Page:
• Timely: within 3 months (i.e. hitting the goal in the 3rd month)

Create Milestones

In order to achieve your SMART goal to reduce your waste, it’ll be good to further define next steps. Here are some examples.

If you don’t already compost, this will help reduce the waste you send to the landfill. One step you might want to take is to participate in your municipality’s compost system, but if that’s not an option, find ways you can compost at home or in your community.

Milestone: Starting to compost

  • If you plan to make a dent in your kitchen waste, use the pantry audit to determine exactly what types of waste you create in the kitchen (plastic bags, plastic wrap, Styrofoam trays, for example) and outline alternatives that will help you reduce those types of waste.

Milestone: Shopping for groceries zero waste for X amount of time

  • If getting takeout is creating a lot of trash in your waste bin, you may want to develop challenges for yourself. For example, give yourself a time frame (maybe 1 or 2 weeks) where you don’t get any takeout in disposable containers. You either have to bring your own containers or make your own food at home.

Milestone: Making it two weeks without takeout trash. Once you reach this milestone, start again! Or create a new challenge.

  • Set trash bag milestones over the 3 months. For example, the first month you might want to aim for 85% of your original waste output. Your second month you might want to aim for 70% of your original waste output. Your third month you should have the swing of things, so you’ll aim to reach your goal of 50%.

  • Month 1: 85% of waste output

  • Month 2: 70% of waste output

  • Month 3: 50% of waste output (to achieve your goal!)

Track your progress

Check in weekly to see how you’re doing. Knowing your goal is to reduce your waste output, measure your trash each week to see if you’re reaching your milestones.

In addition, ask yourself a few questions:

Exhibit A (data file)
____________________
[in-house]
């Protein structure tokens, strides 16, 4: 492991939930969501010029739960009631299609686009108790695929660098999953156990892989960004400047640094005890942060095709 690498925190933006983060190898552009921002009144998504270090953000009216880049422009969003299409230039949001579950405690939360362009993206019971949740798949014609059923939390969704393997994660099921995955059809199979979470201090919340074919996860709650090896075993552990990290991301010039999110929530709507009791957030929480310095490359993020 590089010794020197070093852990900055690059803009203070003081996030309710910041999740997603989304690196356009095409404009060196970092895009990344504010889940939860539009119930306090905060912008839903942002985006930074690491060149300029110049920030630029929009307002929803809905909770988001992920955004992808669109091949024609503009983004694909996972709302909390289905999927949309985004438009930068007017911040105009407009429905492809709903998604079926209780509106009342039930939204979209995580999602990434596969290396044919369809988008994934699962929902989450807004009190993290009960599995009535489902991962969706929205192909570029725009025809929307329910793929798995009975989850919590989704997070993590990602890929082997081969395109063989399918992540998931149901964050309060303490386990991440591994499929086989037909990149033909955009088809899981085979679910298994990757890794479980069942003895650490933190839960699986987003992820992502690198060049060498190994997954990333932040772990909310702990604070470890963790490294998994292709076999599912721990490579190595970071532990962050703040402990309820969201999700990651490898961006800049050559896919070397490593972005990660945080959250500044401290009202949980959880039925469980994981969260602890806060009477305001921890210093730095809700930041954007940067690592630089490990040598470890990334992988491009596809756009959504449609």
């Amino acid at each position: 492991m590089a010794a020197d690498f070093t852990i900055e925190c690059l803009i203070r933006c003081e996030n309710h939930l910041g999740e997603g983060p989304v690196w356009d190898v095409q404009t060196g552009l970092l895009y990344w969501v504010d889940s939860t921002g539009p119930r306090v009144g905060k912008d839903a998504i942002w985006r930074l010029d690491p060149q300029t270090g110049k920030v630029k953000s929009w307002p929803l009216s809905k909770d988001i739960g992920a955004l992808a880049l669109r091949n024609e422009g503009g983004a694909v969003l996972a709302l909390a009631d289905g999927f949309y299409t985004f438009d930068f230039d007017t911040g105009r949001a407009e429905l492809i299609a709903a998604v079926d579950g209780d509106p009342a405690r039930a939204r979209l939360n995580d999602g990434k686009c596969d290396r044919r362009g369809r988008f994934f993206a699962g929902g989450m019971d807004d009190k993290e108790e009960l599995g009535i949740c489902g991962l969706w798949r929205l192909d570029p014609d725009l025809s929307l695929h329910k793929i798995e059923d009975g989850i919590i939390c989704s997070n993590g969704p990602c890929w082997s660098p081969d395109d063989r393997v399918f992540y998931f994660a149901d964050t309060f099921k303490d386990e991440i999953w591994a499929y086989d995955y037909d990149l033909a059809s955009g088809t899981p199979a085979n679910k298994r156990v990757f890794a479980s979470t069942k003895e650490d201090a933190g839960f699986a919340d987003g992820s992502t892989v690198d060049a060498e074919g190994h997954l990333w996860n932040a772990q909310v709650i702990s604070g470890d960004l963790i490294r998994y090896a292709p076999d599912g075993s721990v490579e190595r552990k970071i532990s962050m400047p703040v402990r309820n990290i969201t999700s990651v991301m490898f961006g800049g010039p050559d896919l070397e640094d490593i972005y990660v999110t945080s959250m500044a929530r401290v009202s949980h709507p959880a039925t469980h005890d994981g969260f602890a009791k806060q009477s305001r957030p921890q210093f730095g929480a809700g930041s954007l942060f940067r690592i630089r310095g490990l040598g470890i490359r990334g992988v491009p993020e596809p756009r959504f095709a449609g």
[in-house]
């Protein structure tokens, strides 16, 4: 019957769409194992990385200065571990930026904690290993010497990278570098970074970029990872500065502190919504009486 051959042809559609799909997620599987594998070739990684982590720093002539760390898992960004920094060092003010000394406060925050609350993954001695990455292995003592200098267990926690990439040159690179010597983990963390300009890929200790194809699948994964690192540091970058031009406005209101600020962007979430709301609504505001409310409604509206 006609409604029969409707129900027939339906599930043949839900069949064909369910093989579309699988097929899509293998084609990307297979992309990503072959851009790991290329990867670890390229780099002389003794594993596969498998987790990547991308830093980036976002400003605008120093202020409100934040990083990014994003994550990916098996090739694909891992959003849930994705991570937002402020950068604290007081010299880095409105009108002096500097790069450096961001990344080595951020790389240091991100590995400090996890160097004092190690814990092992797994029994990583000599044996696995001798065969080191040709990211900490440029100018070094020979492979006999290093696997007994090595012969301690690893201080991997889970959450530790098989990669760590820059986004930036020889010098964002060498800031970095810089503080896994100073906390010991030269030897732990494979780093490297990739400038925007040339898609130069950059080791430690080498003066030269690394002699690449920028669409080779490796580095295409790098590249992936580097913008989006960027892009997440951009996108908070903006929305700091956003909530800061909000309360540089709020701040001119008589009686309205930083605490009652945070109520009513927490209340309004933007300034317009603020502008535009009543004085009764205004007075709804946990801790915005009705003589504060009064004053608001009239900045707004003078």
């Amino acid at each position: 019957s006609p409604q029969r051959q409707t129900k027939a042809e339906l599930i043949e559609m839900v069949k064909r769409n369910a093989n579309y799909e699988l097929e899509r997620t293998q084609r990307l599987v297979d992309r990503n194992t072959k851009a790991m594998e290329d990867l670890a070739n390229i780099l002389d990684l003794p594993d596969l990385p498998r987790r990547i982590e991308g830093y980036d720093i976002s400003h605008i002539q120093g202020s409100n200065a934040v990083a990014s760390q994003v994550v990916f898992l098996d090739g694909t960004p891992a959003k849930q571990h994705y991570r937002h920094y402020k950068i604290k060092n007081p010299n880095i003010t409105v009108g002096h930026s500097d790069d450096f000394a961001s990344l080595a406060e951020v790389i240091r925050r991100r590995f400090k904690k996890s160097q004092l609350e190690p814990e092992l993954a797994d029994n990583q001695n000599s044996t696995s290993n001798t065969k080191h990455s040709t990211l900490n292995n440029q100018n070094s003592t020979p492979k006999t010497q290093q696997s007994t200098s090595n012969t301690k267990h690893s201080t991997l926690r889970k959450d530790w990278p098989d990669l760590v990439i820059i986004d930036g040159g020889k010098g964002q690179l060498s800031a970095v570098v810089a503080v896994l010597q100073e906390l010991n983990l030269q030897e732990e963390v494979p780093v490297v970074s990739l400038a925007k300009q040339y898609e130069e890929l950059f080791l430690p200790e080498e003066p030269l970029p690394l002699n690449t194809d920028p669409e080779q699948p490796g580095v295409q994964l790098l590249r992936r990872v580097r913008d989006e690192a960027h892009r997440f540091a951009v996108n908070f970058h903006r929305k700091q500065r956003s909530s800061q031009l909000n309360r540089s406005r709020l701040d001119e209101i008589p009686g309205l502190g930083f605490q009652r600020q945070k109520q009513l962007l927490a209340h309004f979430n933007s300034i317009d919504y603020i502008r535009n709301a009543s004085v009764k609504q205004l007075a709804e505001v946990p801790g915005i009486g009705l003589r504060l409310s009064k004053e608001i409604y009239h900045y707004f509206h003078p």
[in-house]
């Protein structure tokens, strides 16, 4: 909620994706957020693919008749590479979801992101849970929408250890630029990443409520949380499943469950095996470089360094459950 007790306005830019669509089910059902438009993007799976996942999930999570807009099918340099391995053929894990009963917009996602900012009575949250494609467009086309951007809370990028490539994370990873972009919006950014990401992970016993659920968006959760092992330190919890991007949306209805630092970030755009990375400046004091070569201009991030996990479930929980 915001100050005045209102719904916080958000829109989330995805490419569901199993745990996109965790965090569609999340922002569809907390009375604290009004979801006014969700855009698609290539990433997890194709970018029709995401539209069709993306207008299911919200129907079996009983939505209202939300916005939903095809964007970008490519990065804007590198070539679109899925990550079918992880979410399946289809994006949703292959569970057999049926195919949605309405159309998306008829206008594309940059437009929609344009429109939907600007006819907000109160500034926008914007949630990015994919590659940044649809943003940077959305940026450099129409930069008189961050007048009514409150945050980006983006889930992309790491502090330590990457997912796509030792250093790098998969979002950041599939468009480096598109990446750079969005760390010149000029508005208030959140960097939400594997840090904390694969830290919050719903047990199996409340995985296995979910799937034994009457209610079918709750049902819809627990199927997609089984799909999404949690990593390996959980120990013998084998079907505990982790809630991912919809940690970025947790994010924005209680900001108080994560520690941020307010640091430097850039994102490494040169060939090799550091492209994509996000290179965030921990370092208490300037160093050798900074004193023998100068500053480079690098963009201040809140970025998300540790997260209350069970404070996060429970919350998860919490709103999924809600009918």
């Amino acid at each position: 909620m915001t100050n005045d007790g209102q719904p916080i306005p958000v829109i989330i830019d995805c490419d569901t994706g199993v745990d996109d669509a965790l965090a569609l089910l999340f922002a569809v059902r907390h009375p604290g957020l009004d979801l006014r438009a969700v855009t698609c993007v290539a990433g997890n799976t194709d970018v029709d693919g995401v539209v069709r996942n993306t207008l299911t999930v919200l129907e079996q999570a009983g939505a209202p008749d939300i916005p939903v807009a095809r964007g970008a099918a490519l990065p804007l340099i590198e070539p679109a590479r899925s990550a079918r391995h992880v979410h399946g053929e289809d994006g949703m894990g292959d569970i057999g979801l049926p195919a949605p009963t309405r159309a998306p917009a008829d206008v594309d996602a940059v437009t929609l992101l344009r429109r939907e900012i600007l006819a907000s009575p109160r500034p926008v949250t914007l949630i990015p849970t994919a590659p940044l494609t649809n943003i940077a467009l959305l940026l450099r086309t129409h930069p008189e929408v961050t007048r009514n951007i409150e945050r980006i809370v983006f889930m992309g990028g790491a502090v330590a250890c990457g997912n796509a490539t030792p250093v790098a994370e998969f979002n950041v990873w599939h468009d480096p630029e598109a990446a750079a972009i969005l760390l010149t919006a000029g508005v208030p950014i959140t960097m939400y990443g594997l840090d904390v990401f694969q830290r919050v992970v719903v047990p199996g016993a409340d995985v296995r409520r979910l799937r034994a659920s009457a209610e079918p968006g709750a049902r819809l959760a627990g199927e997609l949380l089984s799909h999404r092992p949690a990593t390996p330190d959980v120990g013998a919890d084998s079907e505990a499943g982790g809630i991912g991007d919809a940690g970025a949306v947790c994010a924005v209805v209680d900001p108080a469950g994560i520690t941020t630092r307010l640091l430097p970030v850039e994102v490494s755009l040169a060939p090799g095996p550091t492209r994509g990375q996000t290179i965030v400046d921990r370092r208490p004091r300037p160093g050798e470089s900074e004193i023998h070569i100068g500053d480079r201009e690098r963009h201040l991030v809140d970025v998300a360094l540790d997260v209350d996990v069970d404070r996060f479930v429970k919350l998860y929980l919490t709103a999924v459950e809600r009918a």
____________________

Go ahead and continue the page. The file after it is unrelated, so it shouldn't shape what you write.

• What have I achieved this week?

  • What could I have done better?

  • What was most challenging this week?

  • What barriers do I still need to overcome to continue progress?

  • What am I most proud of?

Recommended advanced steps

If you’re already well into your zero waste journey, the steps above may be less relevant. However, we can always improve, learn more and continue to make progress regardless of where we are.

Here are ideas for your next steps:

  • Trash and recycling audits are always relevant! You may want to revisit your waste output again to inform next steps

  • It’s great to reduce trash, but reducing your recycling is another challenge. Find ways you can reduce the amount of recyclable materials you’re producing each week.

  • Find some of the bigger challenges you have yet to tackle. If you’ve achieved success in some areas, but if you’re still struggling to remember your reusable mug for your daily coffee, then that’s the perfect place to start with your next challenge.

  • Maybe it’s not as simple as remembering your reusable coffee cup. Perhaps your next steps might be revisiting your toiletries cupboard and creating new and less wasteful products and routines. Find out what your next area is to tackle, and go for it!

For more tips on going zero waste, read the book and head to zero waste 101!